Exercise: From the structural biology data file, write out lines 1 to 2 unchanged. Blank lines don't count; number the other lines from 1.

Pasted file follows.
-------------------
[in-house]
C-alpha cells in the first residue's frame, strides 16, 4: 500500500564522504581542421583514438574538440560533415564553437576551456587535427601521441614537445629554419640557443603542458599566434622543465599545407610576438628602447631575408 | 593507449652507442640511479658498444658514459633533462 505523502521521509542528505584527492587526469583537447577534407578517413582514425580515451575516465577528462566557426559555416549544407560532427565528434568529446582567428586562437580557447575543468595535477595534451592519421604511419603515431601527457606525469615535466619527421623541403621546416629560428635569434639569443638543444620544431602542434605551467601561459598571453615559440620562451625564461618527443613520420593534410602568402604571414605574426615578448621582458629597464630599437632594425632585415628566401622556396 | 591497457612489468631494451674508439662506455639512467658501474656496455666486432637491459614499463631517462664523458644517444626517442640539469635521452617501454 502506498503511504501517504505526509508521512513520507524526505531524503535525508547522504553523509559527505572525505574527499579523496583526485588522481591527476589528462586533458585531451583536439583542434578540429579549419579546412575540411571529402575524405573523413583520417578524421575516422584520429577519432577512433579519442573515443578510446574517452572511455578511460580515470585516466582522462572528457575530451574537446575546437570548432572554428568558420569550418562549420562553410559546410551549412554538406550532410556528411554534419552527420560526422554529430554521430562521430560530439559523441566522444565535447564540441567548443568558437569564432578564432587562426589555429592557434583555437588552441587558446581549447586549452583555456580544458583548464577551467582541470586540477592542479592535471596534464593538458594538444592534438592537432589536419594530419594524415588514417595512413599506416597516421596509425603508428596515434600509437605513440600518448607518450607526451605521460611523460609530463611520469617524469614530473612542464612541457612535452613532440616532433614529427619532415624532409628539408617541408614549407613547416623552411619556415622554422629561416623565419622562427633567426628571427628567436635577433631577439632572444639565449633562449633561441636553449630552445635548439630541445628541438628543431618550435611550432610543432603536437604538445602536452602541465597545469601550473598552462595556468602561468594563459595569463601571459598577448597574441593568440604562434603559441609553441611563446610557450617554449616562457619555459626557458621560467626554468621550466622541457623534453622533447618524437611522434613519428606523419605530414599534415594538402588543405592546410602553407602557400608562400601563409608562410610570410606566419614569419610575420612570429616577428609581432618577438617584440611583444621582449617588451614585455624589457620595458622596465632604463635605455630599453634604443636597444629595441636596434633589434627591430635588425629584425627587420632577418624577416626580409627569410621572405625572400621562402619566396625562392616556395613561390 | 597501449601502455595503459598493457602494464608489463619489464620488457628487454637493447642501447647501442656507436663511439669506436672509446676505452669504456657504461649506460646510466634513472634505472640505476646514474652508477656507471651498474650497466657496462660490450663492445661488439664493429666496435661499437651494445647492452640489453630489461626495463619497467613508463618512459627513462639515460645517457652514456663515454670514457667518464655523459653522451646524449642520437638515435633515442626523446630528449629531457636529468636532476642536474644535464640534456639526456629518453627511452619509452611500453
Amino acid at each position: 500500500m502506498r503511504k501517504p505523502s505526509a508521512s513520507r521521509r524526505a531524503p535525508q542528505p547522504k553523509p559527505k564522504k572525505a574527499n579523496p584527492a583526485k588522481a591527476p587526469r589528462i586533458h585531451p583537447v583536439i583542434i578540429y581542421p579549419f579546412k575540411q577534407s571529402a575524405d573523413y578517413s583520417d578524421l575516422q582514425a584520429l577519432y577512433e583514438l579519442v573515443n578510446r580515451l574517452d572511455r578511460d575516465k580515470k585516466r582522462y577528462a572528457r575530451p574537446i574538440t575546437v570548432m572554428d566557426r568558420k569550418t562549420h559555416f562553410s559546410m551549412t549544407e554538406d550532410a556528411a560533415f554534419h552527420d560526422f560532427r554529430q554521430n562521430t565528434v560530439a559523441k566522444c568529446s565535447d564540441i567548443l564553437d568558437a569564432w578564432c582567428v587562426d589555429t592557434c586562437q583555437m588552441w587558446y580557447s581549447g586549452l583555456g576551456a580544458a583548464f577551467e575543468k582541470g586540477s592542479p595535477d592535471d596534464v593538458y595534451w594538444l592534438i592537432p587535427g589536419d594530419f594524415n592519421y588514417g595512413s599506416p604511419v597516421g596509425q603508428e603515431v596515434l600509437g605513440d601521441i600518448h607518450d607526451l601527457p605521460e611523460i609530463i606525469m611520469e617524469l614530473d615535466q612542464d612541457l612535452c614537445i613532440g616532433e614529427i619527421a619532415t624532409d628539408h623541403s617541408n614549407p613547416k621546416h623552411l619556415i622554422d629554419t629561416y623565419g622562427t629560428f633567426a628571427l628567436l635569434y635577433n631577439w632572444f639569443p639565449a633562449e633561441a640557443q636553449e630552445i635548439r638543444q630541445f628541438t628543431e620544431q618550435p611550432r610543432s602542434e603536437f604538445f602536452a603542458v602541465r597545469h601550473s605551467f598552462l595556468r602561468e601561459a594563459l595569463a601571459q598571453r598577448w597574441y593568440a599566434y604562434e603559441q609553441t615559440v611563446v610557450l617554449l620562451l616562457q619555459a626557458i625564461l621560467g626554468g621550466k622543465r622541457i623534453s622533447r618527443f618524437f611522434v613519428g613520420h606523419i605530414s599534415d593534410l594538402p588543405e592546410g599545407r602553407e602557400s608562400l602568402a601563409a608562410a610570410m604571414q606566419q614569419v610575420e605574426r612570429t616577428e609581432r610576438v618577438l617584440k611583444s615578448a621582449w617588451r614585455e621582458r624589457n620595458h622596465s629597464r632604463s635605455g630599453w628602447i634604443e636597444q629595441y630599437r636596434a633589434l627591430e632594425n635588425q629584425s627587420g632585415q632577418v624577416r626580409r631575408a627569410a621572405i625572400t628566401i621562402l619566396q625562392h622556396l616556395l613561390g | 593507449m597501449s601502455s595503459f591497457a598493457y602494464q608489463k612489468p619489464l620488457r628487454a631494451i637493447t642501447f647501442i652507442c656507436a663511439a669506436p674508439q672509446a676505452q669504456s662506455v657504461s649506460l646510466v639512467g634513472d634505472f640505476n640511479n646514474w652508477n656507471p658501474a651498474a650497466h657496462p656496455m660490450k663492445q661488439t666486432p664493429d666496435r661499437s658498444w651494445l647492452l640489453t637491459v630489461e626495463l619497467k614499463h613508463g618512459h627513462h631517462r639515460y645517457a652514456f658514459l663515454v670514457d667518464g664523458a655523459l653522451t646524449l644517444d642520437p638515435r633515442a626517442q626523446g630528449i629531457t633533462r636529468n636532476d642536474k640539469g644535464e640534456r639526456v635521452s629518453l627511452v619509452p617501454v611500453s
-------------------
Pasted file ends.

[in-house]
C-alpha cells in the first residue's frame, strides 16, 4: 500500500564522504581542421583514438574538440560533415564553437576551456587535427601521441614537445629554419640557443603542458599566434622543465599545407610576438628602447631575408 | 593507449652507442640511479658498444658514459633533462 505523502521521509542528505584527492587526469583537447577534407578517413582514425580515451575516465577528462566557426559555416549544407560532427565528434568529446582567428586562437580557447575543468595535477595534451592519421604511419603515431601527457606525469615535466619527421623541403621546416629560428635569434639569443638543444620544431602542434605551467601561459598571453615559440620562451625564461618527443613520420593534410602568402604571414605574426615578448621582458629597464630599437632594425632585415628566401622556396 | 591497457612489468631494451674508439662506455639512467658501474656496455666486432637491459614499463631517462664523458644517444626517442640539469635521452617501454 502506498503511504501517504505526509508521512513520507524526505531524503535525508547522504553523509559527505572525505574527499579523496583526485588522481591527476589528462586533458585531451583536439583542434578540429579549419579546412575540411571529402575524405573523413583520417578524421575516422584520429577519432577512433579519442573515443578510446574517452572511455578511460580515470585516466582522462572528457575530451574537446575546437570548432572554428568558420569550418562549420562553410559546410551549412554538406550532410556528411554534419552527420560526422554529430554521430562521430560530439559523441566522444565535447564540441567548443568558437569564432578564432587562426589555429592557434583555437588552441587558446581549447586549452583555456580544458583548464577551467582541470586540477592542479592535471596534464593538458594538444592534438592537432589536419594530419594524415588514417595512413599506416597516421596509425603508428596515434600509437605513440600518448607518450607526451605521460611523460609530463611520469617524469614530473612542464612541457612535452613532440616532433614529427619532415624532409628539408617541408614549407613547416623552411619556415622554422629561416623565419622562427633567426628571427628567436635577433631577439632572444639565449633562449633561441636553449630552445635548439630541445628541438628543431618550435611550432610543432603536437604538445602536452602541465597545469601550473598552462595556468602561468594563459595569463601571459598577448597574441593568440604562434603559441609553441611563446610557450617554449616562457619555459626557458621560467626554468621550466622541457623534453622533447618524437611522434613519428606523419605530414599534415594538402588543405592546410602553407602557400608562400601563409608562410610570410606566419614569419610575420612570429616577428609581432618577438617584440611583444621582449617588451614585455624589457620595458622596465632604463635605455630599453634604443636597444629595441636596434633589434627591430635588425629584425627587420632577418624577416626580409627569410621572405625572400621562402619566396625562392616556395613561390 | 597501449601502455595503459598493457602494464608489463619489464620488457628487454637493447642501447647501442656507436663511439669506436672509446676505452669504456657504461649506460646510466634513472634505472640505476646514474652508477656507471651498474650497466657496462660490450663492445661488439664493429666496435661499437651494445647492452640489453630489461626495463619497467613508463618512459627513462639515460645517457652514456663515454670514457667518464655523459653522451646524449642520437638515435633515442626523446630528449629531457636529468636532476642536474644535464640534456639526456629518453627511452619509452611500453